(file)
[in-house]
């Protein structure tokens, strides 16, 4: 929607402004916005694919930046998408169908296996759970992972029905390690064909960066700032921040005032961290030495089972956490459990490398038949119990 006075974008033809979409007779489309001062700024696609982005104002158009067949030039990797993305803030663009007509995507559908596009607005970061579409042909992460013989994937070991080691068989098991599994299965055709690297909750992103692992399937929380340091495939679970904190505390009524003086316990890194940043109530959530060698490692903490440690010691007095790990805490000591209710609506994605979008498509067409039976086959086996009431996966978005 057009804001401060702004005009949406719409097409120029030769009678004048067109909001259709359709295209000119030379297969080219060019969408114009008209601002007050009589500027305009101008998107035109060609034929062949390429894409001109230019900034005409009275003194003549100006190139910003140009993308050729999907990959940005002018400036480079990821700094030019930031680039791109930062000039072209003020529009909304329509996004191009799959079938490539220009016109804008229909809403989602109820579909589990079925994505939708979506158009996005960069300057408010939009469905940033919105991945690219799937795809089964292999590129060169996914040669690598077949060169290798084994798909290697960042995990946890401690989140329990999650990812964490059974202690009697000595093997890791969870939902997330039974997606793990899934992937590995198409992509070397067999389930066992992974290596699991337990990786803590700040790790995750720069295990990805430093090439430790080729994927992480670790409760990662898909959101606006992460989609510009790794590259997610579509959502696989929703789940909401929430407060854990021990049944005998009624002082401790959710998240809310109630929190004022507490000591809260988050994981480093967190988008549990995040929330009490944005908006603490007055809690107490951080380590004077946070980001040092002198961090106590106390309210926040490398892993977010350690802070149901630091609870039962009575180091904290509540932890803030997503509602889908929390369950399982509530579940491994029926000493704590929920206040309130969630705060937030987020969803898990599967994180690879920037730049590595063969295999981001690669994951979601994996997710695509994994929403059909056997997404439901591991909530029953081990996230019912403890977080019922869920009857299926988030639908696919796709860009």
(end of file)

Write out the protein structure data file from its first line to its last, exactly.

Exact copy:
[in-house]
């Protein structure tokens, strides 16, 4: 929607402004916005694919930046998408169908296996759970992972029905390690064909960066700032921040005032961290030495089972956490459990490398038949119990 006075974008033809979409007779489309001062700024696609982005104002158009067949030039990797993305803030663009007509995507559908596009607005970061579409042909992460013989994937070991080691068989098991599994299965055709690297909750992103692992399937929380340091495939679970904190505390009524003086316990890194940043109530959530060698490692903490440690010691007095790990805490000591209710609506994605979008498509067409039976086959086996009431996966978005 057009804001401060702004005009949406719409097409120029030769009678004048067109909001259709359709295209000119030379297969080219060019969408114009008209601002007050009589500027305009101008998107035109060609034929062949390429894409001109230019900034005409009275003194003549100006190139910003140009993308050729999907990959940005002018400036480079990821700094030019930031680039791109930062000039072209003020529009909304329509996004191009799959079938490539220009016109804008229909809403989602109820579909589990079925994505939708979506158009996005960069300057408010939009469905940033919105991945690219799937795809089964292999590129060169996914040669690598077949060169290798084994798909290697960042995990946890401690989140329990999650990812964490059974202690009697000595093997890791969870939902997330039974997606793990899934992937590995198409992509070397067999389930066992992974290596699991337990990786803590700040790790995750720069295990990805430093090439430790080729994927992480670790409760990662898909959101606006992460989609510009790794590259997610579509959502696989929703789940909401929430407060854990021990049944005998009624002082401790959710998240809310109630929190004022507490000591809260988050994981480093967190988008549990995040929330009490944005908006603490007055809690107490951080380590004077946070980001040092002198961090106590106390309210926040490398892993977010350690802070149901630091609870039962009575180091904290509540932890803030997503509602889908929390369950399982509530579940491994029926000493704590929920206040309130969630705060937030987020969803898990599967994180690879920037730049590595063969295999981001690669994951979601994996997710695509994994929403059909056997997404439901591991909530029953081990996230019912403890977080019922869920009857299926988030639908696919796709860009």